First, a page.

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Life, no parole for killer in Triano case

Life, no parole for killer in Triano case

Judge says he can't understand killing stranger for money

  • Updated
Ronald Young

The man convicted of building and detonating the pipe bomb that killed Tucson real estate developer Gary Triano in November 1996 was sentenced to two life terms in prison Monday, without the possibility of parole.

Ronald Young, who turns 68 Friday, was convicted March 31 of conspiracy to commit first-degree murder and first-degree murder.

Young could have received a life sentence with release possible after 25 years, but Pima County Superior Court Judge Christopher Browning said he couldn't comprehend how someone could plot and carry out the murder of a "virtual stranger" for money.

Triano's eldest children, Heather Triano Klindworth and Brian Triano, along with their aunt, Toni Triano Newman, asked Browning for the maximum sentence possible.

The trio spoke of missed milestones and of Triano's optimism, generosity and larger-than-life personality.

Klindworth recalled how her father would give caddies golf clubs and tip waitresses extra if they had fewer customers than normal.

The three also spoke about the crime itself, using words like inhumane, vicious and heartless.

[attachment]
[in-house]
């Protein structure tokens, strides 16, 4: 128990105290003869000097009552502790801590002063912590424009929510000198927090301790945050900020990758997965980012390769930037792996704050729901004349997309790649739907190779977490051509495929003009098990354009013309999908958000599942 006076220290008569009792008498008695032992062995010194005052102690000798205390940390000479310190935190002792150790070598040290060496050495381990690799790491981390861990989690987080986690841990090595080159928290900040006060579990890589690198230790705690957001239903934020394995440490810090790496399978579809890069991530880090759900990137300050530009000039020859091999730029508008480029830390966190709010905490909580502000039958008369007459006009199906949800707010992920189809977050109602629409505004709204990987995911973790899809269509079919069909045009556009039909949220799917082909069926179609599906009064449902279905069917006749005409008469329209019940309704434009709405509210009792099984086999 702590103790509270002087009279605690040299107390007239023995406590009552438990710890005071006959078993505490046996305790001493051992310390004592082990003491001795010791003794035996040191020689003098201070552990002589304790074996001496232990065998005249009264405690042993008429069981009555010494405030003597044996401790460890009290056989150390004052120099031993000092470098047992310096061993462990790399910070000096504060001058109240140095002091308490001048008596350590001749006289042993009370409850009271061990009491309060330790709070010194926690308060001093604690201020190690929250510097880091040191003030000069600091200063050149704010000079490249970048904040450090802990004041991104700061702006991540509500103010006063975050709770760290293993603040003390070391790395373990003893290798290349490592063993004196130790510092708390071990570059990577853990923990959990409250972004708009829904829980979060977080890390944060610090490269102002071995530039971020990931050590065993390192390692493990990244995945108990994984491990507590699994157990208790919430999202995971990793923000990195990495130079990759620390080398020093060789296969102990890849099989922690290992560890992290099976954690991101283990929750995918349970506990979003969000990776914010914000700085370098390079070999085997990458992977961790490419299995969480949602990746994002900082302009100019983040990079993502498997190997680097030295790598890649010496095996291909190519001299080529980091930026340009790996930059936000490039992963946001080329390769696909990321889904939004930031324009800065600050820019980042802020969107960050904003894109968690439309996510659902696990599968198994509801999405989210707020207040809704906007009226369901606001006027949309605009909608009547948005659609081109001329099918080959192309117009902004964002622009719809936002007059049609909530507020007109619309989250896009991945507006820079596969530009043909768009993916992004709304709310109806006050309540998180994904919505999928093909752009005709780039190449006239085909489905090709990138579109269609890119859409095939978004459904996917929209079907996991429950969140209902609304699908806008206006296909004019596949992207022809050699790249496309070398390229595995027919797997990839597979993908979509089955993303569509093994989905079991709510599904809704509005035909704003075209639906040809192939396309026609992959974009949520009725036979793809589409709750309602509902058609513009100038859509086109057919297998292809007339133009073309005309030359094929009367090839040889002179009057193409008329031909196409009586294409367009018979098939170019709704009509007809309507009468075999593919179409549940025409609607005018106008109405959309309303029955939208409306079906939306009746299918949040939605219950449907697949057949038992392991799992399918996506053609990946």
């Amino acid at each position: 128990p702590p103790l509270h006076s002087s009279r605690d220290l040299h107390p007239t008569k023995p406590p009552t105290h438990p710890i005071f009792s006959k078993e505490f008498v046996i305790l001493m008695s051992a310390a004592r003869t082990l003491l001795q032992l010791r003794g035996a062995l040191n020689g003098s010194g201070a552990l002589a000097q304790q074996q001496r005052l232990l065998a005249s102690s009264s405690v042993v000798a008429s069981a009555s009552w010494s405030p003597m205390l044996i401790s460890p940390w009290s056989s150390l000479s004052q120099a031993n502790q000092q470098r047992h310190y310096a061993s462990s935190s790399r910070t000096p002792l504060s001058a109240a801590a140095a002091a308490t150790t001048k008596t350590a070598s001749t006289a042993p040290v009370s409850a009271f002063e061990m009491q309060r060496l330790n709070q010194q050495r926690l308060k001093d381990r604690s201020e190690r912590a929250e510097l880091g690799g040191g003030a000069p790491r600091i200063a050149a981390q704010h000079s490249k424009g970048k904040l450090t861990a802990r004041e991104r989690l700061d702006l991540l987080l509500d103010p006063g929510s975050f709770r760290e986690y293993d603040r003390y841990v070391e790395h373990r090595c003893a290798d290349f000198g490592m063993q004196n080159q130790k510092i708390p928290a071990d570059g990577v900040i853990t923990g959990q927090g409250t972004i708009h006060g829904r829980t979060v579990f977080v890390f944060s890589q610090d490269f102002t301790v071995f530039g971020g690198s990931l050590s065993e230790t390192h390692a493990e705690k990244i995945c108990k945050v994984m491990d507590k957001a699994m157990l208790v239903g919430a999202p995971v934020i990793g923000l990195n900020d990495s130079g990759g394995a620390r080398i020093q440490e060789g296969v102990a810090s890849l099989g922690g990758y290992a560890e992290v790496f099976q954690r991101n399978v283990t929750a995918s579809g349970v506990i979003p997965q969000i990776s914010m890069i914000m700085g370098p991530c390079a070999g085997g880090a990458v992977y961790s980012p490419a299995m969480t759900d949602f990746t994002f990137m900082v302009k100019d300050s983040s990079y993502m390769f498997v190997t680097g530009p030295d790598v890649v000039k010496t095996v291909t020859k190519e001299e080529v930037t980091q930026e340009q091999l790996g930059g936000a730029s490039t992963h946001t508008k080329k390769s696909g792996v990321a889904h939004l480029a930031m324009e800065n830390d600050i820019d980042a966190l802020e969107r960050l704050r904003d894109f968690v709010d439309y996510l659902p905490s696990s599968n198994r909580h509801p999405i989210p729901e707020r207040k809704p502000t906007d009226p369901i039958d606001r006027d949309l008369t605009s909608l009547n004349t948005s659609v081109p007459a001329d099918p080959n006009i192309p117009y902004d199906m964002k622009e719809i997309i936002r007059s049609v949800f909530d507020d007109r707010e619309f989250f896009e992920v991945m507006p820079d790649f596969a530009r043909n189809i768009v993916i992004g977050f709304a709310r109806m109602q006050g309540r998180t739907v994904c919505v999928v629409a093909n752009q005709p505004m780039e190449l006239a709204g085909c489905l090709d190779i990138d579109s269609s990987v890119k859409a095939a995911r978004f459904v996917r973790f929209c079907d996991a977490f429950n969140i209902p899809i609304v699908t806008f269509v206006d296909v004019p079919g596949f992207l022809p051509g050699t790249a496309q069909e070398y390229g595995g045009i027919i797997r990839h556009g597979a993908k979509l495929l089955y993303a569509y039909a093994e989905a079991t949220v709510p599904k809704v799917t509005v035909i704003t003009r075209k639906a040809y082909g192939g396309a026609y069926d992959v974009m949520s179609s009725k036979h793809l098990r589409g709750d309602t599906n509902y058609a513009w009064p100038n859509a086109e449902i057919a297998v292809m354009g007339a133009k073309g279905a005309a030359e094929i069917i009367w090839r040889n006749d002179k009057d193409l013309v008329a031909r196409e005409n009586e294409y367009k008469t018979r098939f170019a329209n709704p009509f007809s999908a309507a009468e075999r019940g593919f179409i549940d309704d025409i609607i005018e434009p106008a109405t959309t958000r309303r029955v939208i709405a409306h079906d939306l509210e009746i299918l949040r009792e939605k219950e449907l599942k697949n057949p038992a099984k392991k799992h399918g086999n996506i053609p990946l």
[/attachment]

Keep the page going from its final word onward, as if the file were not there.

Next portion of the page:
"He didn't know my father," Brian Triano said. "He only knew where to find him and how much (money) he was going to get."

On Nov. 1, 1996, Triano, 52, finished a round of golf at La Paloma Country Club around 5:30 p.m. and got into a borrowed Lincoln Town Car to head home, where more than 100 people waited to surprise him for his birthday. He never made it.

A 17-inch pipe bomb filled with 1 pound of smokeless gunpowder was detonated by remote control, killing him.

Young and Triano's former wife, Pam Phillips, were indicted in Triano's death in October 2008. Young was arrested immediately in California. Phillips was arrested in Austria in December and is awaiting extradition.

Deputy Pima County Attorney William McCollum told jurors that Phillips paid Young from a $2 million life insurance policy Triano had taken out while the couple were still married. Because Triano named Phillips as the owner of the policy, he couldn't cancel it after they divorced.

McCollum suggested Triano's death was the result of greed and the bitter fights he had with Phillips over their two children, Lois and Trevor, visitation privileges and child support.

The prosecutors presented jurors with hundreds of taped conversations, e-mails and other documents kept by Young over the years, as proof of the conspiracy between Young and Phillips.

Walter Palser and Joel Feinman, assistant Pima County public defenders, told jurors that prosecutors didn't prove Young killed Triano; they proved only that Young blackmailed Phillips.

They tried to convince jurors that plenty of others had reason to want Triano dead, including many former business associates.

According to financial documents submitted to the court shortly before he died, Triano made $67,000 a year and claimed $4 million in debt and another $20 million in unliquidated liabilities.

Before that, Triano made millions investing in American Indian bingo halls and slot-machine parlors here and in California, before Congress authorized tribes to open full-blown casinos.

Contact reporter Kim Smith at 573-4241 or

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